Thursday, October 13, 2011

Washington, D.C. - Part Four - The American History Museum

Finally!  We made to to my favorite museum. Since my first visit to D.C. when I was eleven, I have loved the Smithsonian and especially the American History Museum.  Inside this massive building lives and breathes the momentous artifacts of our country.  From the desk where Jefferson penned the Declaration of Independence to Dorothy's ruby slippers, visitors can witness the rise of America.

Since exhaustion precluded my creating a museum scavenger hunt, I stopped by the visitor's information desk to see what they had for kids. Jackpot!  They had ready made knowledge hunts arranged by ages.  I picked up two maps and three hunts and off we went. Since we only had a few hours, we mapped out our must sees and then checked out other items along the way to those.

[Family Field Trip Tip: If a museum has an education department, it will have packets or hunts like the ones we found at the Smithsonian.  Just ask!]

The Star Spangled Banner was our first stop.  This is the actual flag that Francis Scott Key observed during the Battle of Fort McHenry in Baltimore and wrote our national anthem.  Amazing!  There is an interactive flag that you can touch and find out about each section of the flag.  Then, the flag, itself, is hanging in low light for all to see.  The exhibit tells of Key's inspiration during the War of 1812 and how his poem became our national anthem.  It also tells of the never ending effort of preserving this 200 year old battle-worn flag.  Definitely a National Treasure!  No photos were allowed in this exhibit so check out the website to see the flag.

Next, we headed to the First Ladies exhibit.  Greg and Wyatt thought it uninteresting, but the inauguration gowns can really be a window into history reflecting the time period and the lady's personality.  I thought it was interesting to see which of the modern dresses looked better on or off the First Lady.  Example: Hilary Clinton's dressed looked much better off than on her and Laura Bush's and Michelle Obama's gowns looked much better on them than off. (This is just a fashion observation and not politically motivated.)  Anabel's favorite gown was Mary Todd Lincoln's: tiny, simple, elegant.  Three words I would never have used to describe Mrs. Lincoln.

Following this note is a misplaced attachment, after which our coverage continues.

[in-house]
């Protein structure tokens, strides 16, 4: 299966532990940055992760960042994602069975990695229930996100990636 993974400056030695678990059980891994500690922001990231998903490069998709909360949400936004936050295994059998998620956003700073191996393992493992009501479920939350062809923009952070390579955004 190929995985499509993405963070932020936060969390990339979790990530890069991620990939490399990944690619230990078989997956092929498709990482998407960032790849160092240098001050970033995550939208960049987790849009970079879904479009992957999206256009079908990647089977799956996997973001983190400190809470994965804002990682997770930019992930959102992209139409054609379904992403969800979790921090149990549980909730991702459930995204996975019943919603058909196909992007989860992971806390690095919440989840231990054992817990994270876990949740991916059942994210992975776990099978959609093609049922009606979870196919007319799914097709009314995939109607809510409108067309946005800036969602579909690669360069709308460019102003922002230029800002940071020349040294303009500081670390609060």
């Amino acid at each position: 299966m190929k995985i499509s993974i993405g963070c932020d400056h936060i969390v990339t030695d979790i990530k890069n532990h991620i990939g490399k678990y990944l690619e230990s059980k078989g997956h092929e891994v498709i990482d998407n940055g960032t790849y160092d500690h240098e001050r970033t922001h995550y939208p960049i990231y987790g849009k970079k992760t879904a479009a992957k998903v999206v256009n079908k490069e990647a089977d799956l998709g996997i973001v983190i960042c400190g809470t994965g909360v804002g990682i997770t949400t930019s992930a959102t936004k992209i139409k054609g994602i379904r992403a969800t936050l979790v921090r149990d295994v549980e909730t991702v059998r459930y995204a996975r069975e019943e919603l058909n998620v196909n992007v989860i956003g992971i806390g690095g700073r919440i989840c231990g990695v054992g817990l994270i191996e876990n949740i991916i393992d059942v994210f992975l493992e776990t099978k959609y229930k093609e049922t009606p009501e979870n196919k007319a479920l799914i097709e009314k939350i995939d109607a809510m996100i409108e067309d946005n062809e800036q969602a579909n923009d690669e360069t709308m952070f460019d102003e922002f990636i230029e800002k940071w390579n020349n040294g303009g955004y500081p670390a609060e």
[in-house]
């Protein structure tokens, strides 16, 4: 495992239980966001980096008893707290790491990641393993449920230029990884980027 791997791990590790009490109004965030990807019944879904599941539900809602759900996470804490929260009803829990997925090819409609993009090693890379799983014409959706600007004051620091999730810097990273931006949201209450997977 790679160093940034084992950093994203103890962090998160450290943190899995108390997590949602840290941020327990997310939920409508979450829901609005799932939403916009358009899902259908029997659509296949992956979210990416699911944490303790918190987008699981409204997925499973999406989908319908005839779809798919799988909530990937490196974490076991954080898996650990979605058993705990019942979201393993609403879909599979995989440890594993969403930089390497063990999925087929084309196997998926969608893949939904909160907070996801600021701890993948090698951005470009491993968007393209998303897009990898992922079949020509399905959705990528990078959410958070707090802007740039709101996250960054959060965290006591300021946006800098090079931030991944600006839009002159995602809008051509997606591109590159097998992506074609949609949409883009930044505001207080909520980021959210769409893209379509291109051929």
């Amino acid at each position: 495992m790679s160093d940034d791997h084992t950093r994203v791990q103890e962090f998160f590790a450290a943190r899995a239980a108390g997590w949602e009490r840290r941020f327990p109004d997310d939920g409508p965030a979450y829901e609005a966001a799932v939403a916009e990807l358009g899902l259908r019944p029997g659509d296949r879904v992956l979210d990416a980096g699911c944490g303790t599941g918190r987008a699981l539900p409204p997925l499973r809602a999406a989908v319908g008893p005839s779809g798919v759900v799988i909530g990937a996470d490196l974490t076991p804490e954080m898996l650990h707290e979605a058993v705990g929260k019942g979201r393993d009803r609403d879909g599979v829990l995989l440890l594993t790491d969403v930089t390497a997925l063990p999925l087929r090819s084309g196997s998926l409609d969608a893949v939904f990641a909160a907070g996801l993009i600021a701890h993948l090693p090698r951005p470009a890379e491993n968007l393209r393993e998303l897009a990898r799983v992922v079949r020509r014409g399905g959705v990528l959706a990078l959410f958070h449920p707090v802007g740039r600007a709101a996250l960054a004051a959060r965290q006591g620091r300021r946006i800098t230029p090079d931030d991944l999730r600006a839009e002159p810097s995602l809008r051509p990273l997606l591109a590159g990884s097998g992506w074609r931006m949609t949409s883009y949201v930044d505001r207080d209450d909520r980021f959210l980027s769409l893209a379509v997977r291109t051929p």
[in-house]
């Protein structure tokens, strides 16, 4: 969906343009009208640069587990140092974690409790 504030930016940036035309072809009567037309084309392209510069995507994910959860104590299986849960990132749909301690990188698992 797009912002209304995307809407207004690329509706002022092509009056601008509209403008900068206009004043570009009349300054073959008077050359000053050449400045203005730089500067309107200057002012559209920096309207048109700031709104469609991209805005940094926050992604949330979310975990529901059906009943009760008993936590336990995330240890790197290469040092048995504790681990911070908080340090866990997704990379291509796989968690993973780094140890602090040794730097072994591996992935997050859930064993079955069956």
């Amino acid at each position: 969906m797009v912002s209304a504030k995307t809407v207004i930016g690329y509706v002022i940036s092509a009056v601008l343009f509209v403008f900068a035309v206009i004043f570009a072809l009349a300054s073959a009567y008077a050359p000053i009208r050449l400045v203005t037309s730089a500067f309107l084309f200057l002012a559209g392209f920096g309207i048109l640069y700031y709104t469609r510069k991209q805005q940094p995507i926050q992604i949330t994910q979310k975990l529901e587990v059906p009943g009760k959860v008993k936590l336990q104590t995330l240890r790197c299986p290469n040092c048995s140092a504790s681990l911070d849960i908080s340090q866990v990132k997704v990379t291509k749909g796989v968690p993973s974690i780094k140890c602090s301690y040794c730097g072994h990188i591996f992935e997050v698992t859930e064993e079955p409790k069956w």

On the third floor were the Presidents and the Pop Culture exhibits.  There are personal objects from all the presidents from George Washington's chair to Lincoln's stove pipe hat to JFK's little black book (just kidding about the book.)  We loved the Pop Culture hall.  It was fun showing the kids artifacts from our childhood and explaining some of the earlier twentieth century articles.   Just a few of the items were:  Archie and Edith's chairs, the Muppets, original drawings of Charlie Brown, Cat Woman's costume, Michael Jackson's hat and a Tony Hawk skateboard exactly like Greg's.

With our information hunt almost complete, we headed for the exhibit I had been dying to see: Julia's Kitchen!  Ever since reading My Life in France and seeing Julie and Julia, I have been fascinated by this Julia Child's life, passions and pursuits.  She has been an inspiration to me while writing my book.  Each time I have gotten stuck or frustrated with writing direction after direction, I would think of Julia and the eight years she spent writing and rewriting her magnum opus - Mastering the Art of French Cooking.  I think about how hard it would have been to write all those recipes either by hand or typing with carbons and then editing without a computer.  Wow!  Then, I pray my book will be at least a quarter as successful as her book.  Her kitchen exhibit is her actual kitchen from her home in Cambridge, Massachusetts where she filmed her original PBS television series, The French Chef. She donated her entire kitchen when she moved to California in 2001.  Like Julie Powell (fellow blogger, writer and Julia fan), I felt closer to Julia just being in her kitchen.  Silly, but true.

Once again, the kids sniffed out the hands-on exhibit in the museum: Invention at Play.  Here, Anabel tried a little windsurfing while Wyatt and Emma experimented with the best way to get a ball in a hole using only kitchen utensils.  Both were successful with very different techniques:

With 33 current exhibits, the National Museum of American History is a must see for any trip to Washington, D.C.  I'm so glad we saved the best for last and can't wait to return when we have time for more than just a taste of America.

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